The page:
A recovery in the residential property market in Australia is well underway with prices increasing by an average of 3.3% in the last quarter, according to the latest published figures.
The data from the Australian Property Monitor shows that in the second quarter of the year house and apartment prices recorded their strongest quarterly growth since December 2007 and that Brisbane and Perth are the only cities where prices are now below June 2008 levels.
Darwin has seen the strongest recovery with average prices up 20% in the last 12 months. Melbourne saw a 5.8% increase in the last quarter and Sydney prices were up 3.7%. ‘The consolidation that began in the March 2009 quarter has now transformed into strong growth across the country,’ said APM economist Matthew Bell.
He added that while low interest rates, flat prices and first-home owner grants supported the affordable end of the market through the end of last year and early this year, it’s the upper end of the market that’s driven the strong growth in the major capitals in the June quarter.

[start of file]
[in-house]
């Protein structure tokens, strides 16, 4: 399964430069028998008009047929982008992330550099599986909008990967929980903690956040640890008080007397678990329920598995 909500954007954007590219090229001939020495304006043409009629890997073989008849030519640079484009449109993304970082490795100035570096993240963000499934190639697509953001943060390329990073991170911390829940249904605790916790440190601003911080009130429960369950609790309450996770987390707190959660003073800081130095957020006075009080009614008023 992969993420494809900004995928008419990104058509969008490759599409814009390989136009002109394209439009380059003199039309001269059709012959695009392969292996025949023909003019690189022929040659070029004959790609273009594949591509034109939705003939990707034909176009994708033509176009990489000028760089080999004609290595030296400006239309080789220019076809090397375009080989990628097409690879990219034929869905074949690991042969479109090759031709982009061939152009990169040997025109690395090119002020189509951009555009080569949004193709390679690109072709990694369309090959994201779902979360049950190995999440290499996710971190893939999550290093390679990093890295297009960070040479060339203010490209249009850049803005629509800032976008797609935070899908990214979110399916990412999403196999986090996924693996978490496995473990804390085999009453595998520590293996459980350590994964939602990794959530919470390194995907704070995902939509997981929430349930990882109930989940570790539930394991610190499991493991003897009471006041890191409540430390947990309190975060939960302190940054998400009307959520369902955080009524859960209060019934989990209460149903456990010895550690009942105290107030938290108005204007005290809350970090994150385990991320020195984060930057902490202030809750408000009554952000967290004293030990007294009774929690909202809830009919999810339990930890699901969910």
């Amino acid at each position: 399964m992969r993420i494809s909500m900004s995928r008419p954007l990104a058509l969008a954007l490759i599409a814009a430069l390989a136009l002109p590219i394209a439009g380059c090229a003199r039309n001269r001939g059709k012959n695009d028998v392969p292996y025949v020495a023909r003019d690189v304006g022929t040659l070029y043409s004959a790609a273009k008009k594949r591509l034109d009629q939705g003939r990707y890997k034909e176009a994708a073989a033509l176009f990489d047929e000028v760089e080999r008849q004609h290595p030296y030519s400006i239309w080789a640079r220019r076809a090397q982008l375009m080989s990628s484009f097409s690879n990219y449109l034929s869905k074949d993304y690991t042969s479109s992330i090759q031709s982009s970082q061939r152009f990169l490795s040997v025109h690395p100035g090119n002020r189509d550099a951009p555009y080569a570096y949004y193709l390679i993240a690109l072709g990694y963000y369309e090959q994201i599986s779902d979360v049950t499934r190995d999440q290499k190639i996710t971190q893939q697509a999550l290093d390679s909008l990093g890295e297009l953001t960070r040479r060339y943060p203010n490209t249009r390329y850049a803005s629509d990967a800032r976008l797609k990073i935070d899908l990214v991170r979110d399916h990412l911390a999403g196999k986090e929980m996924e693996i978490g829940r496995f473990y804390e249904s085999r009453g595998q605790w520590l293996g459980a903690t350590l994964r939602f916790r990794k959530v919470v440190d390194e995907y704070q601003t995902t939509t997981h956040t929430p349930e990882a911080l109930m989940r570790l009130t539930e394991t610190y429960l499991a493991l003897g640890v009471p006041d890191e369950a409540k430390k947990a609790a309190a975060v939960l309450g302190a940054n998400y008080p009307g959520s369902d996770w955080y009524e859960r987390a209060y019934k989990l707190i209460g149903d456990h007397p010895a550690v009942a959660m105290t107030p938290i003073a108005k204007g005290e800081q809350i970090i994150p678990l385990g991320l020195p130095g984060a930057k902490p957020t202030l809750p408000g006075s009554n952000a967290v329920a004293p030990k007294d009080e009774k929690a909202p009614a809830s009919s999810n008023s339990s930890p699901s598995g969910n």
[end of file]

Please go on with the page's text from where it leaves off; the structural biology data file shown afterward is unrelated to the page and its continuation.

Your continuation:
In Sydney, Melbourne and Brisbane average prices in the top 50% of suburbs grew by nearly double the rate of those of the bottom half. ‘We’ve had that top end of the market, those more expensive properties, come back in a big way particularly for these cities,’ explained Bell.
But some buyers are still cautious with one eye on their jobs and the other on interest rates and this is shown by the fact that there has been an increase in the number of apartments being sold compared with houses in all state capitals and especially in Sydney.
Some analysts believe that even those buying apartment might become even more cautious. According to analyst Michael Matusik property investors buy close to 75% of all new apartments, but they now need bigger deposits to do so with 20% often the minimum and sometimes 25 to 30% required.
Growth in rents is also slowing and Matusik says he can’t see investors rushing back into the new apartment market. He says most new units sold recently have been substantially discounted, often below replacement cost.